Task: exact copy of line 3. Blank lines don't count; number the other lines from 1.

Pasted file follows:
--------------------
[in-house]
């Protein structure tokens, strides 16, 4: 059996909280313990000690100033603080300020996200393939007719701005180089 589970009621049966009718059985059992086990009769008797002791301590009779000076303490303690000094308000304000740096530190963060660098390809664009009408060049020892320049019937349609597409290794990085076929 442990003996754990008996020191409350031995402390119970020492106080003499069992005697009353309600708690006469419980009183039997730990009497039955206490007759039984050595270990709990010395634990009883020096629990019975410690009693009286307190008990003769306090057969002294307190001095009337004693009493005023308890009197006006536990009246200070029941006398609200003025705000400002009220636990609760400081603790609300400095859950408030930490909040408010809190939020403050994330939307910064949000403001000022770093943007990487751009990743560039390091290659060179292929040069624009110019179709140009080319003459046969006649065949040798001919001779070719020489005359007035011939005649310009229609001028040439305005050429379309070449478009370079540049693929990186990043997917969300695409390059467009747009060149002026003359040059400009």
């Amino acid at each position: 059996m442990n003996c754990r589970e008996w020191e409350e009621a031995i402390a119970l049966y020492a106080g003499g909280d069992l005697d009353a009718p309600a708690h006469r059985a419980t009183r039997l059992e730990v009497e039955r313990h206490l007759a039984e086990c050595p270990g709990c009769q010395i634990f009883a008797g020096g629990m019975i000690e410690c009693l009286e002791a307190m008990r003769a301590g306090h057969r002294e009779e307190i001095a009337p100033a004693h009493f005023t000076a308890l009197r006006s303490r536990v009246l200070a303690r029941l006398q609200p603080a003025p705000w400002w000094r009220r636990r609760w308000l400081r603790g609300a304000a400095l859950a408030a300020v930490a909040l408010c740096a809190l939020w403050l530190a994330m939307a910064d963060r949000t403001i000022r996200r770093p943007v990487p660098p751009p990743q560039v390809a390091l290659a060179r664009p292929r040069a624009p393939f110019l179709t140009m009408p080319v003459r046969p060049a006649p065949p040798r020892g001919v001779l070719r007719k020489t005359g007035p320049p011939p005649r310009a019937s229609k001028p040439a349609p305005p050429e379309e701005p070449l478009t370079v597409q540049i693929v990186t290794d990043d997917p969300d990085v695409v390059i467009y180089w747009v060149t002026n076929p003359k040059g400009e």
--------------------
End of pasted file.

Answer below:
């Amino acid at each position: 059996m442990n003996c754990r589970e008996w020191e409350e009621a031995i402390a119970l049966y020492a106080g003499g909280d069992l005697d009353a009718p309600a708690h006469r059985a419980t009183r039997l059992e730990v009497e039955r313990h206490l007759a039984e086990c050595p270990g709990c009769q010395i634990f009883a008797g020096g629990m019975i000690e410690c009693l009286e002791a307190m008990r003769a301590g306090h057969r002294e009779e307190i001095a009337p100033a004693h009493f005023t000076a308890l009197r006006s303490r536990v009246l200070a303690r029941l006398q609200p603080a003025p705000w400002w000094r009220r636990r609760w308000l400081r603790g609300a304000a400095l859950a408030a300020v930490a909040l408010c740096a809190l939020w403050l530190a994330m939307a910064d963060r949000t403001i000022r996200r770093p943007v990487p660098p751009p990743q560039v390809a390091l290659a060179r664009p292929r040069a624009p393939f110019l179709t140009m009408p080319v003459r046969p060049a006649p065949p040798r020892g001919v001779l070719r007719k020489t005359g007035p320049p011939p005649r310009a019937s229609k001028p040439a349609p305005p050429e379309e701005p070449l478009t370079v597409q540049i693929v990186t290794d990043d997917p969300d990085v695409v390059i467009y180089w747009v060149t002026n076929p003359k040059g400009e």